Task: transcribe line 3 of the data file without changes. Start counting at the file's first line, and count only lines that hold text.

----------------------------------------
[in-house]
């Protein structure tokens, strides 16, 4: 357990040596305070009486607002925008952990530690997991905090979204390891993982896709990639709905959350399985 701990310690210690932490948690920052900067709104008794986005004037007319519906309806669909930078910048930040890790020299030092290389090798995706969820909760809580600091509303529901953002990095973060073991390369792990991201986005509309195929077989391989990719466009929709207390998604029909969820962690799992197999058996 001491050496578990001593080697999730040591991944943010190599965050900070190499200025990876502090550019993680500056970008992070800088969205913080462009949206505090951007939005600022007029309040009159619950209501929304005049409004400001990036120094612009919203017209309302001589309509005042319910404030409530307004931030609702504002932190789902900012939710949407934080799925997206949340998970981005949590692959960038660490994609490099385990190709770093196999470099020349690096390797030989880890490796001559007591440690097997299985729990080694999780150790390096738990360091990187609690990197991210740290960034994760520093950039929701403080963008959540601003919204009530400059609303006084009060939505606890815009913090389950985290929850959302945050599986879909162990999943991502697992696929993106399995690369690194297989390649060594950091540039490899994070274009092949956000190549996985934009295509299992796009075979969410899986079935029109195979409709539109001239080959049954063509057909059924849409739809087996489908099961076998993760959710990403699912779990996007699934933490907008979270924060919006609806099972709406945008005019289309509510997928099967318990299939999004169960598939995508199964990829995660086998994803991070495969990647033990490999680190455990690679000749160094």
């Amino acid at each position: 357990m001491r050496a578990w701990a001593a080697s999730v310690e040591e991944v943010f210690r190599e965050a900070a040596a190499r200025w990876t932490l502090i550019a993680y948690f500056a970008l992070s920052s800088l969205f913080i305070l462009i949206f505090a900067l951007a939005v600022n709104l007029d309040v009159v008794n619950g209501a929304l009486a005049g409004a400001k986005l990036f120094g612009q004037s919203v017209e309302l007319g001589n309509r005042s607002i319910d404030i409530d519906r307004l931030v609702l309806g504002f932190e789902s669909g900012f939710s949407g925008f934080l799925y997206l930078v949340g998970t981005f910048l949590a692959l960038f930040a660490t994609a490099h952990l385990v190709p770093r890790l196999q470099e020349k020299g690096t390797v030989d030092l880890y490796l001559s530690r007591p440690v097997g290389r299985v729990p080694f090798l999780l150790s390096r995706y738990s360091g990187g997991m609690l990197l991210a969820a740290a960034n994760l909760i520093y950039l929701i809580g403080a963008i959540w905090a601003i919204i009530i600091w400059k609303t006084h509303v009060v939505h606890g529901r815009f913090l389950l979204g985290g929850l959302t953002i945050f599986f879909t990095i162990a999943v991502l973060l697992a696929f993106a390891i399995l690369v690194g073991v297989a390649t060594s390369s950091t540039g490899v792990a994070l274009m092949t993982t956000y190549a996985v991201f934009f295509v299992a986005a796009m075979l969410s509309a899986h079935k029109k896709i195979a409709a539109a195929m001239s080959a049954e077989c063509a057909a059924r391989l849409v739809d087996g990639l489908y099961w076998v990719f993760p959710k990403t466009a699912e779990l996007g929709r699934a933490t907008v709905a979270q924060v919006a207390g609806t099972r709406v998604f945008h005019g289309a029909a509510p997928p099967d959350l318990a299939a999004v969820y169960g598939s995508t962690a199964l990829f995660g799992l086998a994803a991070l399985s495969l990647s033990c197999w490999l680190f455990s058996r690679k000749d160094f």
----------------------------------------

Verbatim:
């Amino acid at each position: 357990m001491r050496a578990w701990a001593a080697s999730v310690e040591e991944v943010f210690r190599e965050a900070a040596a190499r200025w990876t932490l502090i550019a993680y948690f500056a970008l992070s920052s800088l969205f913080i305070l462009i949206f505090a900067l951007a939005v600022n709104l007029d309040v009159v008794n619950g209501a929304l009486a005049g409004a400001k986005l990036f120094g612009q004037s919203v017209e309302l007319g001589n309509r005042s607002i319910d404030i409530d519906r307004l931030v609702l309806g504002f932190e789902s669909g900012f939710s949407g925008f934080l799925y997206l930078v949340g998970t981005f910048l949590a692959l960038f930040a660490t994609a490099h952990l385990v190709p770093r890790l196999q470099e020349k020299g690096t390797v030989d030092l880890y490796l001559s530690r007591p440690v097997g290389r299985v729990p080694f090798l999780l150790s390096r995706y738990s360091g990187g997991m609690l990197l991210a969820a740290a960034n994760l909760i520093y950039l929701i809580g403080a963008i959540w905090a601003i919204i009530i600091w400059k609303t006084h509303v009060v939505h606890g529901r815009f913090l389950l979204g985290g929850l959302t953002i945050f599986f879909t990095i162990a999943v991502l973060l697992a696929f993106a390891i399995l690369v690194g073991v297989a390649t060594s390369s950091t540039g490899v792990a994070l274009m092949t993982t956000y190549a996985v991201f934009f295509v299992a986005a796009m075979l969410s509309a899986h079935k029109k896709i195979a409709a539109a195929m001239s080959a049954e077989c063509a057909a059924r391989l849409v739809d087996g990639l489908y099961w076998v990719f993760p959710k990403t466009a699912e779990l996007g929709r699934a933490t907008v709905a979270q924060v919006a207390g609806t099972r709406v998604f945008h005019g289309a029909a509510p997928p099967d959350l318990a299939a999004v969820y169960g598939s995508t962690a199964l990829f995660g799992l086998a994803a991070l399985s495969l990647s033990c197999w490999l680190f455990s058996r690679k000749d160094f």